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Evolved worm takes a bite out of the future of bio-engineered corn

If the Bt resistant rootworms continue to reproduce and spread, the U.S.'s corn crop could be vulnerable to serious losses.
By Brooks Hays   |   March 18, 2014 at 4:08 PM   |   Comments

March 18 (UPI) -- Just like scientists predicted, rootworms -- a voracious crop-eating pest -- have developed a resistance to the corn engineered to kill them.

Bt corn, the most popular type of genetically modified maize, is designed to express one or more proteins poisonous to a variety of insect pests. It has been one of biggest success stories of bio-engineered crops, and accounts for roughly three-quarters of all corn grown in the U.S.

But new research offers evidence that one of those pests, rootworms, has quickly evolved to resist the Bt proteins and feast on swaths of the modified corn in a variety of Iowa fields.

"Unless management practices change, it’s only going to get worse," Aaron Gassmann, an Iowa State University entomologist who has studied the rootworm's resistance to Bt, told Wired. “There needs to be a fundamental change in how the technology is used.”

Gassmann and fellow entomologists at Iowa State recently published a paper on the rootworm's lightning-fast evolution in the latest edition of the journal of the National Academy of Sciences.

If the Bt resistant rootworms continue to reproduce and spread, the U.S.'s corn crop could be vulnerable to serious losses.

Rootworms and corn borers used to cause billions of dollars a year in damages to corn crops. But the wide adoption of Bt corn has helped diminish the populations of these pest insects, as well as minimized the necessity of large amounts of pesticides on corn crops.

But ever since Bt corn began being planted in 1996, scientists have warned that without careful management, pests could evolve a resistance and reproduce in even greater numbers -- free to roam the vast monoculture fields now void of the insects' predators.

Entomologists suggested that farmers plant non-engineered varieties of maize in fields adjacent to the Bt corn -- refuge fields. That way any insects that might develop a resistance would continue to mate with non-resistant pests, slowing down any possible evolution of a Bt-resistant worm.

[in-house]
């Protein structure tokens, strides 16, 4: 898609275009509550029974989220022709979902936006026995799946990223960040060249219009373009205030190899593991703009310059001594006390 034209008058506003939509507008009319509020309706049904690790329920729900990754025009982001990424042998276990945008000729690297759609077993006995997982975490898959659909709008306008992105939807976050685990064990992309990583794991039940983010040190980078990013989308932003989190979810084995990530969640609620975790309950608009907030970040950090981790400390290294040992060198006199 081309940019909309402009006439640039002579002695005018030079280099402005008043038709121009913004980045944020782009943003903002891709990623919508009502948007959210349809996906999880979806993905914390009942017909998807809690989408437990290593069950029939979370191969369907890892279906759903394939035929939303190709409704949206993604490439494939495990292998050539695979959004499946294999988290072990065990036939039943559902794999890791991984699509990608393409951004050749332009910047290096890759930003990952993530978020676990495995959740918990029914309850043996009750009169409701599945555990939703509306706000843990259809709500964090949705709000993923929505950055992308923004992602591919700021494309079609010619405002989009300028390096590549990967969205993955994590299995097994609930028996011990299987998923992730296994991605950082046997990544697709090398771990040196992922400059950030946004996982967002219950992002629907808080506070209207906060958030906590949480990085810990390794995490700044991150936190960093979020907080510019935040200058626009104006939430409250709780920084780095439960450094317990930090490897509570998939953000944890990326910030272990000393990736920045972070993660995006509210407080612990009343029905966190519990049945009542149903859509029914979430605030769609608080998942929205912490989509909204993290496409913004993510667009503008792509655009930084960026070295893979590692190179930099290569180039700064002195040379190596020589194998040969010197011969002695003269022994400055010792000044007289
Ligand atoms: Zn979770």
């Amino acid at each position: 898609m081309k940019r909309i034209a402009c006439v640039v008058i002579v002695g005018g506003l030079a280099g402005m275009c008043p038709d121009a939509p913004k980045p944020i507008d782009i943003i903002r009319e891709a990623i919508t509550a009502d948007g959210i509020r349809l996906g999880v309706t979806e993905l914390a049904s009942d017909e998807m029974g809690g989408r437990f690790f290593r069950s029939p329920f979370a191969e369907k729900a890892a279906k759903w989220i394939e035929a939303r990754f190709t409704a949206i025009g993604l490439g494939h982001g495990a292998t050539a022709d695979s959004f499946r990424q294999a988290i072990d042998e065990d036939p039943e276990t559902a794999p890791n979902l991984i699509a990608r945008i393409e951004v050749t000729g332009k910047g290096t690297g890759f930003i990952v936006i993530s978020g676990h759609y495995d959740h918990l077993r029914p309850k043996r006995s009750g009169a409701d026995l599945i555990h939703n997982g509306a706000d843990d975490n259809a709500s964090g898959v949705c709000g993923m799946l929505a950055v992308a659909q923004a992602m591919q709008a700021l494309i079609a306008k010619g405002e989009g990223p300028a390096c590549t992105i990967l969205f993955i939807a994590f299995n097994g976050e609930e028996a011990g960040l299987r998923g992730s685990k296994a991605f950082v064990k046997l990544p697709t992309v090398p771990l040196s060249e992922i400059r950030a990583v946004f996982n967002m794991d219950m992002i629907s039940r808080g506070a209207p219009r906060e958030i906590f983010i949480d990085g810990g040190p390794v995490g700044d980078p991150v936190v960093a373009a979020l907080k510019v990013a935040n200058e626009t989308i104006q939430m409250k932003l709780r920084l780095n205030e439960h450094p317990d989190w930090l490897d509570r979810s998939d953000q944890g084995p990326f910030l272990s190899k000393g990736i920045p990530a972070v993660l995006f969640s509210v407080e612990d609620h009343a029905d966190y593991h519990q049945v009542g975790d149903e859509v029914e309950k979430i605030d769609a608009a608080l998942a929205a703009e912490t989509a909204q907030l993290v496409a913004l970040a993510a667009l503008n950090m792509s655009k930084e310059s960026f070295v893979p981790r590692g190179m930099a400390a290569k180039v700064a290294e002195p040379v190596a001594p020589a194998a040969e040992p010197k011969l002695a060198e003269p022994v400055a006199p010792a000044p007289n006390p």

Pest-experts also pointed out that crop rotations would help slow new pests. But most farms continue to grow corn in the same fields, year after year, making the evolution of Bt-resistant pests even more likely.

The Environmental Protection Agency, farmers, and the Bt seed industry mostly ignored these concerns and strategic suggestions. Now, farmers -- and grocery shoppers -- could pay the price.

Entomologist Elson Shields of Cornell University is one of many scientists who has been warning of dangers of insect resistance.

Even if rootworms make a comeback, farmers are likely keep using Bt corn, as it continues to resist a number of other pests. But they will be forced to use more pesticides, raising production costs and negating the environmental benefits of modified corn. At least until bio-engineers invent a new kind of corn.

But as Shields told Wired, the adoption of the next pest-resistant corn variety will likely follow the same path towards vulnerability, unless famers are made to use the agricultural technology more prudently. “[It] will fall under the same pressure,” she said, “and the insect will win. Always bet on the insect if there is not a smart deployment of the trait.”


[Wired]

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